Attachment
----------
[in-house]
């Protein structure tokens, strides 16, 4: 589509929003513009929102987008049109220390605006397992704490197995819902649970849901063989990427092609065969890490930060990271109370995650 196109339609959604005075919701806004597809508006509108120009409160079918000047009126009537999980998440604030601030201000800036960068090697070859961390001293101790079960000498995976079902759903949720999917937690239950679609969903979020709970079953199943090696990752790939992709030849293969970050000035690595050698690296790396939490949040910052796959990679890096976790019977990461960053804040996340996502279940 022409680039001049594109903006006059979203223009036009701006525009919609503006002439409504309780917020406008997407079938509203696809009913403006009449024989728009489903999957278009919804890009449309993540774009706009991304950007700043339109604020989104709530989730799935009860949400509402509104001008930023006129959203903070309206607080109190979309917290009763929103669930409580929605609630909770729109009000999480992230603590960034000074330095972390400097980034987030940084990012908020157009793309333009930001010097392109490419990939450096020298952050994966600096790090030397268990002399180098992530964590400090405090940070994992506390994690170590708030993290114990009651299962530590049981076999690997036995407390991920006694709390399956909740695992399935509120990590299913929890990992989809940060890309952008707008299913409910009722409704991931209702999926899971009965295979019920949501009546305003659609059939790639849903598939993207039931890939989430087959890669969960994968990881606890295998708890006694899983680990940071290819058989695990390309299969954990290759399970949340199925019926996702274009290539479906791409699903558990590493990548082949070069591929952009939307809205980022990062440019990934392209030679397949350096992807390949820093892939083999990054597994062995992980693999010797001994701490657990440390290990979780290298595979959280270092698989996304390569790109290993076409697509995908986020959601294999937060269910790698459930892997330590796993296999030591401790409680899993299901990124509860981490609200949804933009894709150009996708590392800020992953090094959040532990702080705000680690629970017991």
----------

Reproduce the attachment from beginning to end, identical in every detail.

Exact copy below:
[in-house]
């Protein structure tokens, strides 16, 4: 589509929003513009929102987008049109220390605006397992704490197995819902649970849901063989990427092609065969890490930060990271109370995650 196109339609959604005075919701806004597809508006509108120009409160079918000047009126009537999980998440604030601030201000800036960068090697070859961390001293101790079960000498995976079902759903949720999917937690239950679609969903979020709970079953199943090696990752790939992709030849293969970050000035690595050698690296790396939490949040910052796959990679890096976790019977990461960053804040996340996502279940 022409680039001049594109903006006059979203223009036009701006525009919609503006002439409504309780917020406008997407079938509203696809009913403006009449024989728009489903999957278009919804890009449309993540774009706009991304950007700043339109604020989104709530989730799935009860949400509402509104001008930023006129959203903070309206607080109190979309917290009763929103669930409580929605609630909770729109009000999480992230603590960034000074330095972390400097980034987030940084990012908020157009793309333009930001010097392109490419990939450096020298952050994966600096790090030397268990002399180098992530964590400090405090940070994992506390994690170590708030993290114990009651299962530590049981076999690997036995407390991920006694709390399956909740695992399935509120990590299913929890990992989809940060890309952008707008299913409910009722409704991931209702999926899971009965295979019920949501009546305003659609059939790639849903598939993207039931890939989430087959890669969960994968990881606890295998708890006694899983680990940071290819058989695990390309299969954990290759399970949340199925019926996702274009290539479906791409699903558990590493990548082949070069591929952009939307809205980022990062440019990934392209030679397949350096992807390949820093892939083999990054597994062995992980693999010797001994701490657990440390290990979780290298595979959280270092698989996304390569790109290993076409697509995908986020959601294999937060269910790698459930892997330590796993296999030591401790409680899993299901990124509860981490609200949804933009894709150009996708590392800020992953090094959040532990702080705000680690629970017991």